Why are schools moving towards this option? For many colleges, adopting a test-optional admissions policy can have the following benefits: 

  • An increased number of applicants, resulting in a lower (i.e., more selective) acceptance rates.
  • A decrease in the number of lower-scoring incoming students with reported scores will likely inflate average scores reported for admitted students.
  • In some cases to strengthen and diversify their pool of applicants. This could open the doors to first generation students, students of color, and those from low income households.

Applying to a test-optional school should be considered if a student has low scores or doesn’t test well but an appropriate GPA for the school and other attributes that better reflect the abilities of the student.  


More Uncertainty Due To COVID-19

The arrival of COVID-19 has certainly impacted the senior class and will change how universities going forward.

There are so many questions, scenarios, and decisions to be made but it’s too early to speculate on the overall ramifications.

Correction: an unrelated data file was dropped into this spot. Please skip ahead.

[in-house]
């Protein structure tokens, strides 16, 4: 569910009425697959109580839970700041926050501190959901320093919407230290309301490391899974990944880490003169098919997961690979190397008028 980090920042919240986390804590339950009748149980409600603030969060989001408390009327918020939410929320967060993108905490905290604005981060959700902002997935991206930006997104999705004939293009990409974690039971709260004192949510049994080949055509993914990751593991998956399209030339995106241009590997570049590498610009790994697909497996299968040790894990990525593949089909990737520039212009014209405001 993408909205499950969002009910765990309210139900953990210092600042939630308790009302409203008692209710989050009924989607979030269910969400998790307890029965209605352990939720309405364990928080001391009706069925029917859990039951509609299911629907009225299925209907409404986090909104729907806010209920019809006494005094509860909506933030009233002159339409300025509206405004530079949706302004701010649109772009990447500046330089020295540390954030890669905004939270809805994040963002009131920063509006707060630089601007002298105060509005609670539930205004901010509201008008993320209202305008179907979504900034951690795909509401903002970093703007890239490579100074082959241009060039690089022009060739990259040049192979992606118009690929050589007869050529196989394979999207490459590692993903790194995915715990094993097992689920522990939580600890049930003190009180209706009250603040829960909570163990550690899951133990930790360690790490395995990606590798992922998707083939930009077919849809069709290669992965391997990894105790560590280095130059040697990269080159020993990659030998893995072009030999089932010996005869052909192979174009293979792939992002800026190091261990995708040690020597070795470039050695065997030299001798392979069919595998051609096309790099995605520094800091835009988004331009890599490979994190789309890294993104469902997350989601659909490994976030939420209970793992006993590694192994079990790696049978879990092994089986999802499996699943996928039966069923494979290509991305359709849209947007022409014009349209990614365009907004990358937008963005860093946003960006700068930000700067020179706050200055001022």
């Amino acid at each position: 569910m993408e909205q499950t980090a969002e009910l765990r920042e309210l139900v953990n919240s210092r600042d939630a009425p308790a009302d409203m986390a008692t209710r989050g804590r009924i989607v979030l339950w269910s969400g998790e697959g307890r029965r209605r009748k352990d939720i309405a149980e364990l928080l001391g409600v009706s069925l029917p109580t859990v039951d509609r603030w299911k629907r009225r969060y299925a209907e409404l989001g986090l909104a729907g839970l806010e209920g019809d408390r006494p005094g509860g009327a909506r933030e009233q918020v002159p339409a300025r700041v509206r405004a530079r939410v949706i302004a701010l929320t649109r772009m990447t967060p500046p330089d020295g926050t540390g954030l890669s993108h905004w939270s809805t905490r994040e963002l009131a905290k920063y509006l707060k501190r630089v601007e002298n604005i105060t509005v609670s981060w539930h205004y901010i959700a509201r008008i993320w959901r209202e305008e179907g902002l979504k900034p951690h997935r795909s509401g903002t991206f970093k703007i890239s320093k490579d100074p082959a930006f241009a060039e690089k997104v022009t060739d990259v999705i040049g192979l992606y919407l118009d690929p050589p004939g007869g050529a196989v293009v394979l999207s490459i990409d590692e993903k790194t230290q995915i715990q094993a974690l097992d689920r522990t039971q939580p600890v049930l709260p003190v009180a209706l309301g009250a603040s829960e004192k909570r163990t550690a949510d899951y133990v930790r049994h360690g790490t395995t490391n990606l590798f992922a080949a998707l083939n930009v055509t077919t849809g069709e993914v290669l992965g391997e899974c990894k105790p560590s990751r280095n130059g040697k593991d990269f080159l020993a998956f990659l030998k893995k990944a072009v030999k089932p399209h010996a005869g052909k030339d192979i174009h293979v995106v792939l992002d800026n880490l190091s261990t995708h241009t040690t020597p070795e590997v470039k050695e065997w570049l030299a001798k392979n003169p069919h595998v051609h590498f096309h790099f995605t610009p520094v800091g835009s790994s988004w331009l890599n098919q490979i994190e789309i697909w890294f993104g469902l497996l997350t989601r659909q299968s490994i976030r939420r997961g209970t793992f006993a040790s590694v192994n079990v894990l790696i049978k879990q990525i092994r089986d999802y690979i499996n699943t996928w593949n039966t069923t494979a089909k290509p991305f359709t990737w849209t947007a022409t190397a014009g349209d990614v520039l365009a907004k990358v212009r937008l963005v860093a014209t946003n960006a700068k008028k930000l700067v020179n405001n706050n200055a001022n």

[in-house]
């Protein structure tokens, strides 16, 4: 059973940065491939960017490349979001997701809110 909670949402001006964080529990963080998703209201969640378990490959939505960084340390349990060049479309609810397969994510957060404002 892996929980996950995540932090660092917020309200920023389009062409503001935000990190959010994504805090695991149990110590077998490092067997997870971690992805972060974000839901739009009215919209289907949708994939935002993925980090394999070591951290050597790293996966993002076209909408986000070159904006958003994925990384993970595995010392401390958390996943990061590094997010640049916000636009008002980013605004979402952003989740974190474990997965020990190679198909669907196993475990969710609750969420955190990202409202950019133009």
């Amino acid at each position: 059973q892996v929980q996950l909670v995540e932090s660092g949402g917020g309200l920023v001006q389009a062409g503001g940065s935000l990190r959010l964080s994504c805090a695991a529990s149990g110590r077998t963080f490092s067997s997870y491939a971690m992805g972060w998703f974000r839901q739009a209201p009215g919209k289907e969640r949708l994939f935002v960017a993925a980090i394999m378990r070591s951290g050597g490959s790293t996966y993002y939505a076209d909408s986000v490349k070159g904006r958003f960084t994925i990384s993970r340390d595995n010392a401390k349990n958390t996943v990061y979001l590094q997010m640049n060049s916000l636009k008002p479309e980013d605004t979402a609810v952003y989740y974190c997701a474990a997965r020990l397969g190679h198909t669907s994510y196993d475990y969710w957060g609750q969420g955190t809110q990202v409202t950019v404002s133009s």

The ability to apply to more test-optional and test flexible colleges will become more attractive to those students unable to test or unhappy with their result, but GPA’s will be more important. However, calculating GPAs will be tricky due to the disruption of high school closings and pass/fail policies instead of grades.

Will we see an increase in schools adopting test-optional admission processes? Absolutely!

The ball is in the student’s court on where to apply.

The choice is theirs to decide if a score represents their academic success readiness…or not.







Debbie Schwartz is former financial services executive and founder of Road2College and the Paying For College 101 Facebook group. She's dedicated to providing families with trustworthy information about college admissions and paying for college. With data, tools and access to experts she's helping families become educated consumers of higher ed.